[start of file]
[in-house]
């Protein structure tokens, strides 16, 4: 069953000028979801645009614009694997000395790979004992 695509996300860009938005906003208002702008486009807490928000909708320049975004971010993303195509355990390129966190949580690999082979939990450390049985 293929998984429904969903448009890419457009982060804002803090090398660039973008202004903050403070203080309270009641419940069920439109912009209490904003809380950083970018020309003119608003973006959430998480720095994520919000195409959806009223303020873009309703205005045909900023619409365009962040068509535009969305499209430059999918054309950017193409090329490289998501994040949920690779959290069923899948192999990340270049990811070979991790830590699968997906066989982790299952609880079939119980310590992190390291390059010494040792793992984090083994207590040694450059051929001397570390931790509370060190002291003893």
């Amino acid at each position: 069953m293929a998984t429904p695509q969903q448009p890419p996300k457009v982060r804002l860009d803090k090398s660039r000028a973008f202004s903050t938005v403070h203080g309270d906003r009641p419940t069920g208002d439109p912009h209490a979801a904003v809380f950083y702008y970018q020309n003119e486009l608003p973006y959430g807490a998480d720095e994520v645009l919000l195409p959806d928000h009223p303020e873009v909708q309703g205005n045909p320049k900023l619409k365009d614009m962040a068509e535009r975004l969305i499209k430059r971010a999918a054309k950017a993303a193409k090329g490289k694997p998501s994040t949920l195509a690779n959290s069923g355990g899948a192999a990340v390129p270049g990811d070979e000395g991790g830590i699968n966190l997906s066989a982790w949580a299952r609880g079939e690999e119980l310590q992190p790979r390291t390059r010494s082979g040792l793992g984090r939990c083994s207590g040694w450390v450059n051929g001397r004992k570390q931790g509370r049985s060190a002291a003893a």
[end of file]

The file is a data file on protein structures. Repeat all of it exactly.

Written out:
[in-house]
């Protein structure tokens, strides 16, 4: 069953000028979801645009614009694997000395790979004992 695509996300860009938005906003208002702008486009807490928000909708320049975004971010993303195509355990390129966190949580690999082979939990450390049985 293929998984429904969903448009890419457009982060804002803090090398660039973008202004903050403070203080309270009641419940069920439109912009209490904003809380950083970018020309003119608003973006959430998480720095994520919000195409959806009223303020873009309703205005045909900023619409365009962040068509535009969305499209430059999918054309950017193409090329490289998501994040949920690779959290069923899948192999990340270049990811070979991790830590699968997906066989982790299952609880079939119980310590992190390291390059010494040792793992984090083994207590040694450059051929001397570390931790509370060190002291003893």
């Amino acid at each position: 069953m293929a998984t429904p695509q969903q448009p890419p996300k457009v982060r804002l860009d803090k090398s660039r000028a973008f202004s903050t938005v403070h203080g309270d906003r009641p419940t069920g208002d439109p912009h209490a979801a904003v809380f950083y702008y970018q020309n003119e486009l608003p973006y959430g807490a998480d720095e994520v645009l919000l195409p959806d928000h009223p303020e873009v909708q309703g205005n045909p320049k900023l619409k365009d614009m962040a068509e535009r975004l969305i499209k430059r971010a999918a054309k950017a993303a193409k090329g490289k694997p998501s994040t949920l195509a690779n959290s069923g355990g899948a192999a990340v390129p270049g990811d070979e000395g991790g830590i699968n966190l997906s066989a982790w949580a299952r609880g079939e690999e119980l310590q992190p790979r390291t390059r010494s082979g040792l793992g984090r939990c083994s207590g040694w450390v450059n051929g001397r004992k570390q931790g509370r049985s060190a002291a003893a």